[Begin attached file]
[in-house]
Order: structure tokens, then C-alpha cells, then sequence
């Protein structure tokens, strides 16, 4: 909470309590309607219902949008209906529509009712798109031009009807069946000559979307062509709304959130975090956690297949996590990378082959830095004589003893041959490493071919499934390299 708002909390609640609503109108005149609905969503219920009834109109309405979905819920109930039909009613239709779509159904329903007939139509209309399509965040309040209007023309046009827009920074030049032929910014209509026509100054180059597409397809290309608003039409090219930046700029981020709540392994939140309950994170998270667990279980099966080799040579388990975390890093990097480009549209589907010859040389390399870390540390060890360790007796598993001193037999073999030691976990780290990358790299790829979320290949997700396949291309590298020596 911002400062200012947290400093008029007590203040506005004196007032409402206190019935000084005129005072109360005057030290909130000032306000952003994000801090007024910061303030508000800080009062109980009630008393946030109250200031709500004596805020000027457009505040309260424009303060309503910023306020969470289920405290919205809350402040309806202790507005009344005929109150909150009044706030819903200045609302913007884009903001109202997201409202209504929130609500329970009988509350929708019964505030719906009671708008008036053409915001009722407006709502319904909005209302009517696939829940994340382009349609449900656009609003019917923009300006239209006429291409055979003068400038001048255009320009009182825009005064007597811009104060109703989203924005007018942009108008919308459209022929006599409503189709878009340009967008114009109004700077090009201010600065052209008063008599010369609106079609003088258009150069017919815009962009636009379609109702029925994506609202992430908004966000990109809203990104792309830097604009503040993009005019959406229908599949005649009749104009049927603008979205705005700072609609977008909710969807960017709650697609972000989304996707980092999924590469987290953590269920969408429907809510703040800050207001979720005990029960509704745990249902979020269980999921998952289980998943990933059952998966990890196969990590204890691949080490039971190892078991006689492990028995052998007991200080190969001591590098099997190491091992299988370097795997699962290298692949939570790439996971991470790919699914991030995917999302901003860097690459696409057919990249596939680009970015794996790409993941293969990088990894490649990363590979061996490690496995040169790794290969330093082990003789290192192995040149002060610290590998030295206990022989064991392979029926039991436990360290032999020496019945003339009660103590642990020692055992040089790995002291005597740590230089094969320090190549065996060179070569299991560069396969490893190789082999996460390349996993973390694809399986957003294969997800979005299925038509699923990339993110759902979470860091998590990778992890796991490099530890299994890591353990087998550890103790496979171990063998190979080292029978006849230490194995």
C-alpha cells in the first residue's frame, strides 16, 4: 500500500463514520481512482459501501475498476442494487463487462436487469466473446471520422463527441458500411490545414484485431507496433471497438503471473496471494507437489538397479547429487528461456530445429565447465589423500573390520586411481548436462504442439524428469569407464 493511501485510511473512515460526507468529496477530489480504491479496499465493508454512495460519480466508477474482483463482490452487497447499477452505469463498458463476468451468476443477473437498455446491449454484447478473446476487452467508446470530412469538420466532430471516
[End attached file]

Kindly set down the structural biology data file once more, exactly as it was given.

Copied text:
[in-house]
Order: structure tokens, then C-alpha cells, then sequence
């Protein structure tokens, strides 16, 4: 909470309590309607219902949008209906529509009712798109031009009807069946000559979307062509709304959130975090956690297949996590990378082959830095004589003893041959490493071919499934390299 708002909390609640609503109108005149609905969503219920009834109109309405979905819920109930039909009613239709779509159904329903007939139509209309399509965040309040209007023309046009827009920074030049032929910014209509026509100054180059597409397809290309608003039409090219930046700029981020709540392994939140309950994170998270667990279980099966080799040579388990975390890093990097480009549209589907010859040389390399870390540390060890360790007796598993001193037999073999030691976990780290990358790299790829979320290949997700396949291309590298020596 911002400062200012947290400093008029007590203040506005004196007032409402206190019935000084005129005072109360005057030290909130000032306000952003994000801090007024910061303030508000800080009062109980009630008393946030109250200031709500004596805020000027457009505040309260424009303060309503910023306020969470289920405290919205809350402040309806202790507005009344005929109150909150009044706030819903200045609302913007884009903001109202997201409202209504929130609500329970009988509350929708019964505030719906009671708008008036053409915001009722407006709502319904909005209302009517696939829940994340382009349609449900656009609003019917923009300006239209006429291409055979003068400038001048255009320009009182825009005064007597811009104060109703989203924005007018942009108008919308459209022929006599409503189709878009340009967008114009109004700077090009201010600065052209008063008599010369609106079609003088258009150069017919815009962009636009379609109702029925994506609202992430908004966000990109809203990104792309830097604009503040993009005019959406229908599949005649009749104009049927603008979205705005700072609609977008909710969807960017709650697609972000989304996707980092999924590469987290953590269920969408429907809510703040800050207001979720005990029960509704745990249902979020269980999921998952289980998943990933059952998966990890196969990590204890691949080490039971190892078991006689492990028995052998007991200080190969001591590098099997190491091992299988370097795997699962290298692949939570790439996971991470790919699914991030995917999302901003860097690459696409057919990249596939680009970015794996790409993941293969990088990894490649990363590979061996490690496995040169790794290969330093082990003789290192192995040149002060610290590998030295206990022989064991392979029926039991436990360290032999020496019945003339009660103590642990020692055992040089790995002291005597740590230089094969320090190549065996060179070569299991560069396969490893190789082999996460390349996993973390694809399986957003294969997800979005299925038509699923990339993110759902979470860091998590990778992890796991490099530890299994890591353990087998550890103790496979171990063998190979080292029978006849230490194995």
C-alpha cells in the first residue's frame, strides 16, 4: 500500500463514520481512482459501501475498476442494487463487462436487469466473446471520422463527441458500411490545414484485431507496433471497438503471473496471494507437489538397479547429487528461456530445429565447465589423500573390520586411481548436462504442439524428469569407464 493511501485510511473512515460526507468529496477530489480504491479496499465493508454512495460519480466508477474482483463482490452487497447499477452505469463498458463476468451468476443477473437498455446491449454484447478473446476487452467508446470530412469538420466532430471516